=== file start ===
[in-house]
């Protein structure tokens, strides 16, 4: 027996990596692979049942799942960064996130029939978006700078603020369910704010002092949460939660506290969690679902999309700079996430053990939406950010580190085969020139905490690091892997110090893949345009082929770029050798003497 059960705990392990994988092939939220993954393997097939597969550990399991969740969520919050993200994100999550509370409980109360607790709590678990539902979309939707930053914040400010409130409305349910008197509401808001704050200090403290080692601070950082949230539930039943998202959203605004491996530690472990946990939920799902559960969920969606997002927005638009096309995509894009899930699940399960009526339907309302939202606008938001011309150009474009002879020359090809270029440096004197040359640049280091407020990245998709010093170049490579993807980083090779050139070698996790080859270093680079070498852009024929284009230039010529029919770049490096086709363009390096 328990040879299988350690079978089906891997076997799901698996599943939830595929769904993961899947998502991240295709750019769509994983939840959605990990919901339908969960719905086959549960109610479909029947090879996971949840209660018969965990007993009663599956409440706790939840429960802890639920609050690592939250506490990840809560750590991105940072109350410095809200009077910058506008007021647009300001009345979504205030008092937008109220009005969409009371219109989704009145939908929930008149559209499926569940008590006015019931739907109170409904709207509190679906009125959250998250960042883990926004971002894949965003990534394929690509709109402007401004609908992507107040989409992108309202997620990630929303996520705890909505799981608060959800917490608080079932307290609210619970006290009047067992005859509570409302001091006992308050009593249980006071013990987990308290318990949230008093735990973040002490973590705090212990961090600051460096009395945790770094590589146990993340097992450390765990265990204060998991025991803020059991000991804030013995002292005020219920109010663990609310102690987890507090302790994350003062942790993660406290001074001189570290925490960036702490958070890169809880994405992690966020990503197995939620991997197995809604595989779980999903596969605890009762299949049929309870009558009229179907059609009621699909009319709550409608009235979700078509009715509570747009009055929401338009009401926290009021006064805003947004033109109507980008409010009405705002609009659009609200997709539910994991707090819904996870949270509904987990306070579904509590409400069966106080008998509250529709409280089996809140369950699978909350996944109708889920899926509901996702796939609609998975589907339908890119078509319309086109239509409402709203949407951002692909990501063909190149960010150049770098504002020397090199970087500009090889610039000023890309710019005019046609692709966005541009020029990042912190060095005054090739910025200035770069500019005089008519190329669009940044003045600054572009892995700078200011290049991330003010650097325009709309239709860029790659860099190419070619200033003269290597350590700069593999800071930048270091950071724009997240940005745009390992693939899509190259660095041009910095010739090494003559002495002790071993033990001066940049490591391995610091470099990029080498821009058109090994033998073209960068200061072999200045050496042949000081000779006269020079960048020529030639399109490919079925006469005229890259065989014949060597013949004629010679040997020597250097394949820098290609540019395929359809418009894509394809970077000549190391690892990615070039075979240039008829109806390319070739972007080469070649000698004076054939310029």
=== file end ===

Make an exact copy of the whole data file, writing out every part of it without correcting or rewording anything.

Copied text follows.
[in-house]
């Protein structure tokens, strides 16, 4: 027996990596692979049942799942960064996130029939978006700078603020369910704010002092949460939660506290969690679902999309700079996430053990939406950010580190085969020139905490690091892997110090893949345009082929770029050798003497 059960705990392990994988092939939220993954393997097939597969550990399991969740969520919050993200994100999550509370409980109360607790709590678990539902979309939707930053914040400010409130409305349910008197509401808001704050200090403290080692601070950082949230539930039943998202959203605004491996530690472990946990939920799902559960969920969606997002927005638009096309995509894009899930699940399960009526339907309302939202606008938001011309150009474009002879020359090809270029440096004197040359640049280091407020990245998709010093170049490579993807980083090779050139070698996790080859270093680079070498852009024929284009230039010529029919770049490096086709363009390096 328990040879299988350690079978089906891997076997799901698996599943939830595929769904993961899947998502991240295709750019769509994983939840959605990990919901339908969960719905086959549960109610479909029947090879996971949840209660018969965990007993009663599956409440706790939840429960802890639920609050690592939250506490990840809560750590991105940072109350410095809200009077910058506008007021647009300001009345979504205030008092937008109220009005969409009371219109989704009145939908929930008149559209499926569940008590006015019931739907109170409904709207509190679906009125959250998250960042883990926004971002894949965003990534394929690509709109402007401004609908992507107040989409992108309202997620990630929303996520705890909505799981608060959800917490608080079932307290609210619970006290009047067992005859509570409302001091006992308050009593249980006071013990987990308290318990949230008093735990973040002490973590705090212990961090600051460096009395945790770094590589146990993340097992450390765990265990204060998991025991803020059991000991804030013995002292005020219920109010663990609310102690987890507090302790994350003062942790993660406290001074001189570290925490960036702490958070890169809880994405992690966020990503197995939620991997197995809604595989779980999903596969605890009762299949049929309870009558009229179907059609009621699909009319709550409608009235979700078509009715509570747009009055929401338009009401926290009021006064805003947004033109109507980008409010009405705002609009659009609200997709539910994991707090819904996870949270509904987990306070579904509590409400069966106080008998509250529709409280089996809140369950699978909350996944109708889920899926509901996702796939609609998975589907339908890119078509319309086109239509409402709203949407951002692909990501063909190149960010150049770098504002020397090199970087500009090889610039000023890309710019005019046609692709966005541009020029990042912190060095005054090739910025200035770069500019005089008519190329669009940044003045600054572009892995700078200011290049991330003010650097325009709309239709860029790659860099190419070619200033003269290597350590700069593999800071930048270091950071724009997240940005745009390992693939899509190259660095041009910095010739090494003559002495002790071993033990001066940049490591391995610091470099990029080498821009058109090994033998073209960068200061072999200045050496042949000081000779006269020079960048020529030639399109490919079925006469005229890259065989014949060597013949004629010679040997020597250097394949820098290609540019395929359809418009894509394809970077000549190391690892990615070039075979240039008829109806390319070739972007080469070649000698004076054939310029």